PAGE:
Here are some of the “would you rathers” that stuck with me.

Would you rather: never have eggs again, OR never have berries again?  (To clarify, “berries” are things that are berries in common parlance, not any technical bullshit like “tomatoes are berries” or “strawberries aren’t berries, they’re aggregate accessory fruits”.  And never having eggs again includes anything that eggs are in.)

Would you rather: Whenever you encounter stairs, you don’t know what they are or understand what they work, and to use them someone must explain them to you, OR have every article of clothing you wear jingle like it’s full of a ton of loose pocket change?  (To clarify, you don’t remember you don’t understand stairs; every time you encounter them is like the first time, and you simply cannot use them until someone helps you grock what they are.)

Would you rather: Have your mind in a gorilla in a lab being experimented on, with the knowledge that you will eventually be retired to a sanctuary at the end of your life, OR have your mind as it was at 4 years old, in a horse, working as a trail-ride horse.  (To clarify: as a gorilla, you are you with all your experience and knowledge.  You may have a chance to communicate with your captors, or a chance to escape, but only after years of failed attempts.  As a horse, you are you as you were at 4 years old.)

It yielded some interesting discussions.

Another game you will need a deck of cards for.  It’s called Hateful Ace, and it’s a neat party game as well!

BTW there’s a huge market for collectable decks of cards right now; Kickstarter has been a boon for designers!

So, grab a deck of cards and shuffle it up.

The game is about trying to guess how good or how bad something is, according to the person talking about it.  Good things are red, not so good things are black.  High cards are more, low cards are less.  So a red ace is best, a black ace is worst.  A red 7 is pretty good.  A red 2 is just barely ok; black 2 barely not ok, and a black 7 pretty bad.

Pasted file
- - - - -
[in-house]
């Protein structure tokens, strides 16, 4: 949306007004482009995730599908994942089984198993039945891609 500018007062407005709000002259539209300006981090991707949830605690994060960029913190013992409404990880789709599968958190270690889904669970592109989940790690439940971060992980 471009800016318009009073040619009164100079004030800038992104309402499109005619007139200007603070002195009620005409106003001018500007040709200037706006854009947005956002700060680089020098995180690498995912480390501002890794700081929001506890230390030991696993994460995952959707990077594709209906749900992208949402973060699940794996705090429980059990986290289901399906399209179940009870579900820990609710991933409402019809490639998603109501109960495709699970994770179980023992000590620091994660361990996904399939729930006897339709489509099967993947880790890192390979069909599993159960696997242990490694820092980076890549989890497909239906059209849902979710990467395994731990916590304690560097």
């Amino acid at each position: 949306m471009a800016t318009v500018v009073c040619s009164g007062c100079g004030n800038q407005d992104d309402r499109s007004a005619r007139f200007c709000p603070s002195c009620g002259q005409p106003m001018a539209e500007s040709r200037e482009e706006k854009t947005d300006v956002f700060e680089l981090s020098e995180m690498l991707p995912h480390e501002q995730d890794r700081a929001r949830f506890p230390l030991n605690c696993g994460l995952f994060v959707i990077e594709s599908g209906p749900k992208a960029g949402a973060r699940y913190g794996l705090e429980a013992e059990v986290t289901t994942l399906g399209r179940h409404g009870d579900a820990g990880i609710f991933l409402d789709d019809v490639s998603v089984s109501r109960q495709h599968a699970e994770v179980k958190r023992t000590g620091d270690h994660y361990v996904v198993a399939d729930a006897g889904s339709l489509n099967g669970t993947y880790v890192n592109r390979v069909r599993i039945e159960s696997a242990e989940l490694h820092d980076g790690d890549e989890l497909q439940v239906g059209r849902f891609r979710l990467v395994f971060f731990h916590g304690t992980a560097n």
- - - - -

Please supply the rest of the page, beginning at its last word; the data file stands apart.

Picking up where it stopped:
So someone goes first and draws a (secret) card.  They look at it and formulate something to say that will enable the other players to guess the card.

Say I draw a Jack of diamonds-

I’d have to think of something I thought was pretty good.  It could be something that happened to me, or something in general that I made up.  I might say something like “…When you see your book cover for the first time.”  And one by one, the other players guess what card I have.  If someone nails it bang on, guess stops, and they’re awarded the card as their point.  If no one gets it, it goes to whoever is closest.  In the event of a tie, you can do either carry the point over, or do a tie breaker question with another card.

When it’s someone else’s turn, I won’t know what card they have and have to guess it using their clue.  So if I said to you, “Seeing someone achieve their lifelong dream of becoming a published author, and you really dig their book,” what would you guess?  I’d have to guess

because to me that’s pretty damn good.  (By the way, that 10 of diamonds comes with 3D glasses; it’s a set of 3D playing cards!)